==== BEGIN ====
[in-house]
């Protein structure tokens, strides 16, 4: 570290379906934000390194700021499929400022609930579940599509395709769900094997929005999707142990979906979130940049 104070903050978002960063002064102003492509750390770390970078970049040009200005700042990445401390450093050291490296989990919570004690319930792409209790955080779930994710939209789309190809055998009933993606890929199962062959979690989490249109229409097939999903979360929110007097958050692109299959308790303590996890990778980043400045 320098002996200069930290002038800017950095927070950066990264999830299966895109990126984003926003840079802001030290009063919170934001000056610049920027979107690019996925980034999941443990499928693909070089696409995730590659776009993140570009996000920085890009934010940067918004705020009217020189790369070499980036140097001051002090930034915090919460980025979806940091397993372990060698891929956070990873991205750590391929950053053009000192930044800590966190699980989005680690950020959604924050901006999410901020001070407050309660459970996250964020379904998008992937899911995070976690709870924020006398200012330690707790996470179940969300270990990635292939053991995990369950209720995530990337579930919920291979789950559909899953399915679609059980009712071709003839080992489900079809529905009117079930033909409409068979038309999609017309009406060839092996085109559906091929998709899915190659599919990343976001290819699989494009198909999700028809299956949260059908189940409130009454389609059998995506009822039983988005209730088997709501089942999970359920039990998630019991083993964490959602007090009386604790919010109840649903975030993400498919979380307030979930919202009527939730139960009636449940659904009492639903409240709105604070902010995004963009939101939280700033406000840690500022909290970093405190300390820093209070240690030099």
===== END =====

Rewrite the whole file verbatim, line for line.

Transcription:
[in-house]
């Protein structure tokens, strides 16, 4: 570290379906934000390194700021499929400022609930579940599509395709769900094997929005999707142990979906979130940049 104070903050978002960063002064102003492509750390770390970078970049040009200005700042990445401390450093050291490296989990919570004690319930792409209790955080779930994710939209789309190809055998009933993606890929199962062959979690989490249109229409097939999903979360929110007097958050692109299959308790303590996890990778980043400045 320098002996200069930290002038800017950095927070950066990264999830299966895109990126984003926003840079802001030290009063919170934001000056610049920027979107690019996925980034999941443990499928693909070089696409995730590659776009993140570009996000920085890009934010940067918004705020009217020189790369070499980036140097001051002090930034915090919460980025979806940091397993372990060698891929956070990873991205750590391929950053053009000192930044800590966190699980989005680690950020959604924050901006999410901020001070407050309660459970996250964020379904998008992937899911995070976690709870924020006398200012330690707790996470179940969300270990990635292939053991995990369950209720995530990337579930919920291979789950559909899953399915679609059980009712071709003839080992489900079809529905009117079930033909409409068979038309999609017309009406060839092996085109559906091929998709899915190659599919990343976001290819699989494009198909999700028809299956949260059908189940409130009454389609059998995506009822039983988005209730088997709501089942999970359920039990998630019991083993964490959602007090009386604790919010109840649903975030993400498919979380307030979930919202009527939730139960009636449940659904009492639903409240709105604070902010995004963009939101939280700033406000840690500022909290970093405190300390820093209070240690030099």